Maybe it’s the economy. Maybe it’s the high cost of airline tickets. Maybe it’s nothing more than a good excuse not to spend a week with your mother-in-law. Whatever the reason, more and more families are choosing to forgo exotic summer vacations to places like Hawaii and Disneyworld for something called a “staycation.”
“Staycation” is the new phrase created to convince the masses that it is perfectly acceptable to vacation within the boundaries of your own city. It’s a nice idea; stay home, save money, and explore the local wonders.
But for those of us that stay at home on a regular basis, those of us for whom the word “stay” defines who we are and what we do, vacationing in our own backyard simply isn’t a vacation.
This summer my family of four has decided to take a road trip; the kind of traditional, wholesome, family vacation where the traveling is just as much a part of the vacation as is the destination itself.
So with the enthusiasm of Clark W. Griswold we are loading up the family truckster with plenty of Wet Wipes and Dramamine and are heading out to explore the country, determined to show our kids how much fun it is to see the world from a backseat car window.
I’m not sure why I am so determined, but whatever the reason I am convinced that this road trip will produce better vacation memories than any airplane-flying, resort-visiting vacation ever could. Ironically, the only memories that I have of family road trips are terrible ones. I have a strong memory of wetting my pants while traveling through the Grand Canyon and another memory of our family truckster’s air conditioning going out somewhere on I-40 in the middle of the Mojave Desert.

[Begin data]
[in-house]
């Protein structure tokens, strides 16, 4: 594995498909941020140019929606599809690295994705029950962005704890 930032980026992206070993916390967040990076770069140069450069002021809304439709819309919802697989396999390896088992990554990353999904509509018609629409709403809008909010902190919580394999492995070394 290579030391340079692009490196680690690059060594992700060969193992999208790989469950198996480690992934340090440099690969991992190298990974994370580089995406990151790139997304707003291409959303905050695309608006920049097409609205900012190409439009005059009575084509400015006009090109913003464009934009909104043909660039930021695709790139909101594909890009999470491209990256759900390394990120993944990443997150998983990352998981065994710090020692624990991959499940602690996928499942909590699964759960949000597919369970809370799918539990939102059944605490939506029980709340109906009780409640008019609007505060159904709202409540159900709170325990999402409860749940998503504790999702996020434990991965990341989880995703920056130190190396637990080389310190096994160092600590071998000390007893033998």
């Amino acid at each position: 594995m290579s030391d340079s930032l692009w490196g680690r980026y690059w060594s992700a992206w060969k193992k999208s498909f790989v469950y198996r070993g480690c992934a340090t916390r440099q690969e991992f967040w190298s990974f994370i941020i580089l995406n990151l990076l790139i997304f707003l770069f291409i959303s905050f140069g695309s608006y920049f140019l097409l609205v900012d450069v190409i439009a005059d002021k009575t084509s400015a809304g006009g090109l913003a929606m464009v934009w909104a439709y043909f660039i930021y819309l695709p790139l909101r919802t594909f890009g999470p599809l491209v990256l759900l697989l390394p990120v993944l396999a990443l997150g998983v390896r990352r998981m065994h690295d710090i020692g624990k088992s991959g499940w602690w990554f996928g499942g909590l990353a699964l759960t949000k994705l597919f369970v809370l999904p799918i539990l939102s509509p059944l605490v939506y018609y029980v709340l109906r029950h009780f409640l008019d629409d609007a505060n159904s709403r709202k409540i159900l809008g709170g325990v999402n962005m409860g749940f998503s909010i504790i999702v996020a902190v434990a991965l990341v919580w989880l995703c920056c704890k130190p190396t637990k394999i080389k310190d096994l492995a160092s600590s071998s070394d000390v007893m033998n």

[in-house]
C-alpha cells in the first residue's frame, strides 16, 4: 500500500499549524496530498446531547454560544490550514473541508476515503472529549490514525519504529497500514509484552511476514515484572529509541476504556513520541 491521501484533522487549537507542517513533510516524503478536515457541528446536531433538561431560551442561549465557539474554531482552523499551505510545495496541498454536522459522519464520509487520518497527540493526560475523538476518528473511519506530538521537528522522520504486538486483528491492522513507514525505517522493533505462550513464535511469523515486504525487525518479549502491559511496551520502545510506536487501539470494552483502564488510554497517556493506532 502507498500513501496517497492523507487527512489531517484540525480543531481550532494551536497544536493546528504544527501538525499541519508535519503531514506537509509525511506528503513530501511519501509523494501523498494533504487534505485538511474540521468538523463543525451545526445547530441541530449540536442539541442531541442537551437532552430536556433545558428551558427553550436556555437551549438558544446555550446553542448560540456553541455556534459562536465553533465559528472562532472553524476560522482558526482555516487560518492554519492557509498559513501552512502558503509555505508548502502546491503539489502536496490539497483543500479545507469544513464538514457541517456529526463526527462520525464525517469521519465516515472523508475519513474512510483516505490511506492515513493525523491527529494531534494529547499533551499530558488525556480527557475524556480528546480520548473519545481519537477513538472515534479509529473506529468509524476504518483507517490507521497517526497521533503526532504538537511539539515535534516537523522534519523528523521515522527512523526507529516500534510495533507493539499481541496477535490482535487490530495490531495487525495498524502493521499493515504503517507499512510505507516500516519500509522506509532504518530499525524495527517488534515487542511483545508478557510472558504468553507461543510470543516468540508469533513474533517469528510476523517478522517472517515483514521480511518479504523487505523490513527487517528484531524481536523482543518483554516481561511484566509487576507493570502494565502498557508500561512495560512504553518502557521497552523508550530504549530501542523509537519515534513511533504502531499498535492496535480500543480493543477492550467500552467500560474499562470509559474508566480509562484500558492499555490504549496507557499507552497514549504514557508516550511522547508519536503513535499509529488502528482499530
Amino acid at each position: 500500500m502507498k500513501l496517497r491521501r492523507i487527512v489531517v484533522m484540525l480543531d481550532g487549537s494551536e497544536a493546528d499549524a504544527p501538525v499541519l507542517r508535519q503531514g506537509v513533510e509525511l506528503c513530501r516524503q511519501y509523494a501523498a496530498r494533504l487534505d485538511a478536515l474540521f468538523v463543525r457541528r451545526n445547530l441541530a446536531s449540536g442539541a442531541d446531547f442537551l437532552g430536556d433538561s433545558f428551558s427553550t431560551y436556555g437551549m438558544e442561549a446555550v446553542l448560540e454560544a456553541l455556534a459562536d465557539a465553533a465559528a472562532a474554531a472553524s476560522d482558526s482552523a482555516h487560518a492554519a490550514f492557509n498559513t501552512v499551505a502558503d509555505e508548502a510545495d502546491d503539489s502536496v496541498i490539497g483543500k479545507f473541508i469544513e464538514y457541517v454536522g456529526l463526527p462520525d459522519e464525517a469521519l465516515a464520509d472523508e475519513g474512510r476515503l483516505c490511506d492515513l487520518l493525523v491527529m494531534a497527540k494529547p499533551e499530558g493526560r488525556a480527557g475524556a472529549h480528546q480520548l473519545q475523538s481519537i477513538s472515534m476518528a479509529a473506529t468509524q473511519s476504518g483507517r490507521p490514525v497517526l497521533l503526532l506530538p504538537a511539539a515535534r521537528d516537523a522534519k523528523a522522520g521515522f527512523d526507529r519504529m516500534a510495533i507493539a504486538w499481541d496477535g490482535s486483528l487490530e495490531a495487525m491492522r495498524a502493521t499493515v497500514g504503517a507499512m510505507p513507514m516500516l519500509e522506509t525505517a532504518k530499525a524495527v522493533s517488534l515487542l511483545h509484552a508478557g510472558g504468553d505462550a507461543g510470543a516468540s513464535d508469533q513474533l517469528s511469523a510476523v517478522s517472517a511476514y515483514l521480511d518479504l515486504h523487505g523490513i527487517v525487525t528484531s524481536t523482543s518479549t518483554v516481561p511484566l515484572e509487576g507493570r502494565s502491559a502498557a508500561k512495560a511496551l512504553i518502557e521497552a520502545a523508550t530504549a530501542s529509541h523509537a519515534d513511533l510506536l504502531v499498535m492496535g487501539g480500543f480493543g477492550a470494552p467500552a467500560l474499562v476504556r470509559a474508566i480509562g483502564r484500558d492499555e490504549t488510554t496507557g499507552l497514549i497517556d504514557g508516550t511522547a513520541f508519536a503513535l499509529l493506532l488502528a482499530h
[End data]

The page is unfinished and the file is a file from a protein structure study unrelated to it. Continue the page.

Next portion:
Why I would ever want to go on another road trip is anybody’s guess.
Not wanting to repeat history, I’ve tried my best to plan ahead. I’ve tried to anticipate every whine and complaint that the kids are sure to come up with during our drive. The DVD player is charged and some candy is stashed throughout the car in strategic locations. I even bought a new movie and a few coloring books that are waiting in their car seats as a road trip surprise.
And if all of that wasn’t enough, I have one more trick up my vacationing sleeve.
A friend of mine told me about a trick to get your children to behave while traveling. The idea is simple. Give each child a baggie filled with ten dollars worth of quarters. Every time that one of them acts up or misbehaves, they have to hand over one of their quarters. Whatever they have left over in their baggies they are allowed to spend on souvenirs during the trip.
Nothing like the promise of useless gift shop junk to bring out the best in your little traveler.
I’m willing to try anything, especially when it comes to avoiding disasters, and have already raided the Golfer’s pocket change. Now I can only pray that my children don’t beat each other to death with their bags of quarters in the backseat.
By the time you pay for snacks, gas, and entertainment for the road, by the time you lose all of your patience and your marbles, I’m not sure that taking a road trip is any cheaper than flying.
Maybe flying would get us there faster. Maybe paying extra for baggage would be worth it in the end. Maybe taking a road trip will produce more negative memories than positive ones.
But at least on a road trip when you have to turn around to yell at your kids for throwing ten dollars worth of quarters, there isn’t an airplane full of people staring at you.